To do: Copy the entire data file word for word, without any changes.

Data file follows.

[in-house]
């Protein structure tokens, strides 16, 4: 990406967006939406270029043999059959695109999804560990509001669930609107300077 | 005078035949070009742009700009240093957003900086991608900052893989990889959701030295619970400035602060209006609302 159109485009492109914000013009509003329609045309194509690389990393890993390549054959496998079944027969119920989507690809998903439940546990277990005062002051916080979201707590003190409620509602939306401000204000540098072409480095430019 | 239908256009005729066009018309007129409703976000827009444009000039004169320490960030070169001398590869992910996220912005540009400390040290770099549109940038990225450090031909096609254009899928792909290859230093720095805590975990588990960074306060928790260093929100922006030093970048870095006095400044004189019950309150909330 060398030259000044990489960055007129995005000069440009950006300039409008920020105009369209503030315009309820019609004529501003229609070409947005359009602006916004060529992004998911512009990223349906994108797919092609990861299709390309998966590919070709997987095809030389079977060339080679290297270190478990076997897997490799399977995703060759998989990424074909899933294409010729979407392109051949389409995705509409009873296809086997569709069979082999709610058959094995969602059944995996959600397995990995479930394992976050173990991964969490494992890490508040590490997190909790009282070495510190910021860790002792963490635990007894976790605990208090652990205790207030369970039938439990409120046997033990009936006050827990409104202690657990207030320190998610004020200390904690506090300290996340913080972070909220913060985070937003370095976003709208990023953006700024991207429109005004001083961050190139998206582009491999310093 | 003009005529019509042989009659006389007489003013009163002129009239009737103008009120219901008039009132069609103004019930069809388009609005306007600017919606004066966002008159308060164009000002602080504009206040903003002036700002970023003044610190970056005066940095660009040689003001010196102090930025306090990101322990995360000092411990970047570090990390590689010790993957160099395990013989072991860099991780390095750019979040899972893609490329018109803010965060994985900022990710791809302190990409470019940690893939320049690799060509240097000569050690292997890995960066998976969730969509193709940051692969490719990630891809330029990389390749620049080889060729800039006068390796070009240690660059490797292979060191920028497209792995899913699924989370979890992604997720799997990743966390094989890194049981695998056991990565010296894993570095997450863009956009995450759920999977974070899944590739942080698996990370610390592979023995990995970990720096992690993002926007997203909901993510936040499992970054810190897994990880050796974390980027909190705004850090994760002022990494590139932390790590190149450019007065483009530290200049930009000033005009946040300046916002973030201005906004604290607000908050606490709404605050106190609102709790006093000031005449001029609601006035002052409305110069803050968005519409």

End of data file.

[in-house]
């Protein structure tokens, strides 16, 4: 990406967006939406270029043999059959695109999804560990509001669930609107300077 | 005078035949070009742009700009240093957003900086991608900052893989990889959701030295619970400035602060209006609302 159109485009492109914000013009509003329609045309194509690389990393890993390549054959496998079944027969119920989507690809998903439940546990277990005062002051916080979201707590003190409620509602939306401000204000540098072409480095430019 | 239908256009005729066009018309007129409703976000827009444009000039004169320490960030070169001398590869992910996220912005540009400390040290770099549109940038990225450090031909096609254009899928792909290859230093720095805590975990588990960074306060928790260093929100922006030093970048870095006095400044004189019950309150909330 060398030259000044990489960055007129995005000069440009950006300039409008920020105009369209503030315009309820019609004529501003229609070409947005359009602006916004060529992004998911512009990223349906994108797919092609990861299709390309998966590919070709997987095809030389079977060339080679290297270190478990076997897997490799399977995703060759998989990424074909899933294409010729979407392109051949389409995705509409009873296809086997569709069979082999709610058959094995969602059944995996959600397995990995479930394992976050173990991964969490494992890490508040590490997190909790009282070495510190910021860790002792963490635990007894976790605990208090652990205790207030369970039938439990409120046997033990009936006050827990409104202690657990207030320190998610004020200390904690506090300290996340913080972070909220913060985070937003370095976003709208990023953006700024991207429109005004001083961050190139998206582009491999310093 | 003009005529019509042989009659006389007489003013009163002129009239009737103008009120219901008039009132069609103004019930069809388009609005306007600017919606004066966002008159308060164009000002602080504009206040903003002036700002970023003044610190970056005066940095660009040689003001010196102090930025306090990101322990995360000092411990970047570090990390590689010790993957160099395990013989072991860099991780390095750019979040899972893609490329018109803010965060994985900022990710791809302190990409470019940690893939320049690799060509240097000569050690292997890995960066998976969730969509193709940051692969490719990630891809330029990389390749620049080889060729800039006068390796070009240690660059490797292979060191920028497209792995899913699924989370979890992604997720799997990743966390094989890194049981695998056991990565010296894993570095997450863009956009995450759920999977974070899944590739942080698996990370610390592979023995990995970990720096992690993002926007997203909901993510936040499992970054810190897994990880050796974390980027909190705004850090994760002022990494590139932390790590190149450019007065483009530290200049930009000033005009946040300046916002973030201005906004604290607000908050606490709404605050106190609102709790006093000031005449001029609601006035002052409305110069803050968005519409």